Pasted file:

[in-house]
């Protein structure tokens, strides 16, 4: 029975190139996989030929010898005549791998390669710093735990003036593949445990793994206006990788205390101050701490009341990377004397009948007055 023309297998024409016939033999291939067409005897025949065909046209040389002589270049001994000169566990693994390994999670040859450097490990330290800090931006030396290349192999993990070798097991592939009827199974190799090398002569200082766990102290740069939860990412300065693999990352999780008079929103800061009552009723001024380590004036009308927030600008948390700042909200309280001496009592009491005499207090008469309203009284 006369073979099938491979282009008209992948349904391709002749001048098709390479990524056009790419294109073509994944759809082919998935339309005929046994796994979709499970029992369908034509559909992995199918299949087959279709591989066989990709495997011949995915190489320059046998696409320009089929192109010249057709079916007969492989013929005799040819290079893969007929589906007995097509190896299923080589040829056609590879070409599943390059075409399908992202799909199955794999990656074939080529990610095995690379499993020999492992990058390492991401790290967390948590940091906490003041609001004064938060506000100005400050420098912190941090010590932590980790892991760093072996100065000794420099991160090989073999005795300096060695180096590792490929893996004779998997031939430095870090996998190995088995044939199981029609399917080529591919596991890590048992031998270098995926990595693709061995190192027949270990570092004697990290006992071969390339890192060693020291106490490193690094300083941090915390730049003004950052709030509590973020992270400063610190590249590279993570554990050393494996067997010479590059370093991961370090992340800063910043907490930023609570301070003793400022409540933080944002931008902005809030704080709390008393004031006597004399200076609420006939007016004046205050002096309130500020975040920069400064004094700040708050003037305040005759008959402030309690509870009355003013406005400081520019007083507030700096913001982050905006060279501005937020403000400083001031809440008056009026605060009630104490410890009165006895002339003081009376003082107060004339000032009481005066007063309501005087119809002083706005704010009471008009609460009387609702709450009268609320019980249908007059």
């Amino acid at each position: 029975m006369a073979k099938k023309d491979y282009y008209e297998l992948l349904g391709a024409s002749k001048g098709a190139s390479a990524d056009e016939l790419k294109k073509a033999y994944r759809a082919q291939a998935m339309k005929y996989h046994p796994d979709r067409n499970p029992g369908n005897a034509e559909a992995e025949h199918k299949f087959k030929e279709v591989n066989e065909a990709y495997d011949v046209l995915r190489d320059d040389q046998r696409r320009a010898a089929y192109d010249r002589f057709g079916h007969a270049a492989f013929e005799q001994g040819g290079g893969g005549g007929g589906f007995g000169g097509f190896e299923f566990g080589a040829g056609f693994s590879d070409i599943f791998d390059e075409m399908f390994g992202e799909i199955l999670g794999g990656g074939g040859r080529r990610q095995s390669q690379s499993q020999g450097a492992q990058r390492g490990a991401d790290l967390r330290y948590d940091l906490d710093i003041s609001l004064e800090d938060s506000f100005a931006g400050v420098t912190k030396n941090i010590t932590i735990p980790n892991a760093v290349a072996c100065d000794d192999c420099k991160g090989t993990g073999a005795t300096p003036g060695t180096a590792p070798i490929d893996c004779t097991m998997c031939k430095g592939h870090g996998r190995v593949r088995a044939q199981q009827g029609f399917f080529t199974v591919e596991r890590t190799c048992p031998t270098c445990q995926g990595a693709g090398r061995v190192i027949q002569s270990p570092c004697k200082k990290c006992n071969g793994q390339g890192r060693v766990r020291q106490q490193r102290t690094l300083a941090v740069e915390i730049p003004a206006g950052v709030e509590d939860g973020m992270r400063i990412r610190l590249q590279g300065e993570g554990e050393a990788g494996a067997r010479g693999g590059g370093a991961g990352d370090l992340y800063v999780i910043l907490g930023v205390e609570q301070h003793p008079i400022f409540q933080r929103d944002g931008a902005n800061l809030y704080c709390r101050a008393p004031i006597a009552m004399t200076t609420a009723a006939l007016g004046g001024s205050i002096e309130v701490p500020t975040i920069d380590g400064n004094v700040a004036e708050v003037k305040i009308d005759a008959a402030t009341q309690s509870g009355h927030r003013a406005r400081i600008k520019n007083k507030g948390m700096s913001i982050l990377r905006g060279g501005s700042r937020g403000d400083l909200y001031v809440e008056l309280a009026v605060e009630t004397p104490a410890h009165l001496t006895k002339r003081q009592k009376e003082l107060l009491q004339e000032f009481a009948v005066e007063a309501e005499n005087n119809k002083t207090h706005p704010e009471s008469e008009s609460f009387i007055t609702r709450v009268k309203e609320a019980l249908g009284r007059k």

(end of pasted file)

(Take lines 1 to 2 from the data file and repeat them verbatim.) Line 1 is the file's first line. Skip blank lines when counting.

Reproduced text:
[in-house]
């Protein structure tokens, strides 16, 4: 029975190139996989030929010898005549791998390669710093735990003036593949445990793994206006990788205390101050701490009341990377004397009948007055 023309297998024409016939033999291939067409005897025949065909046209040389002589270049001994000169566990693994390994999670040859450097490990330290800090931006030396290349192999993990070798097991592939009827199974190799090398002569200082766990102290740069939860990412300065693999990352999780008079929103800061009552009723001024380590004036009308927030600008948390700042909200309280001496009592009491005499207090008469309203009284 006369073979099938491979282009008209992948349904391709002749001048098709390479990524056009790419294109073509994944759809082919998935339309005929046994796994979709499970029992369908034509559909992995199918299949087959279709591989066989990709495997011949995915190489320059046998696409320009089929192109010249057709079916007969492989013929005799040819290079893969007929589906007995097509190896299923080589040829056609590879070409599943390059075409399908992202799909199955794999990656074939080529990610095995690379499993020999492992990058390492991401790290967390948590940091906490003041609001004064938060506000100005400050420098912190941090010590932590980790892991760093072996100065000794420099991160090989073999005795300096060695180096590792490929893996004779998997031939430095870090996998190995088995044939199981029609399917080529591919596991890590048992031998270098995926990595693709061995190192027949270990570092004697990290006992071969390339890192060693020291106490490193690094300083941090915390730049003004950052709030509590973020992270400063610190590249590279993570554990050393494996067997010479590059370093991961370090992340800063910043907490930023609570301070003793400022409540933080944002931008902005809030704080709390008393004031006597004399200076609420006939007016004046205050002096309130500020975040920069400064004094700040708050003037305040005759008959402030309690509870009355003013406005400081520019007083507030700096913001982050905006060279501005937020403000400083001031809440008056009026605060009630104490410890009165006895002339003081009376003082107060004339000032009481005066007063309501005087119809002083706005704010009471008009609460009387609702709450009268609320019980249908007059």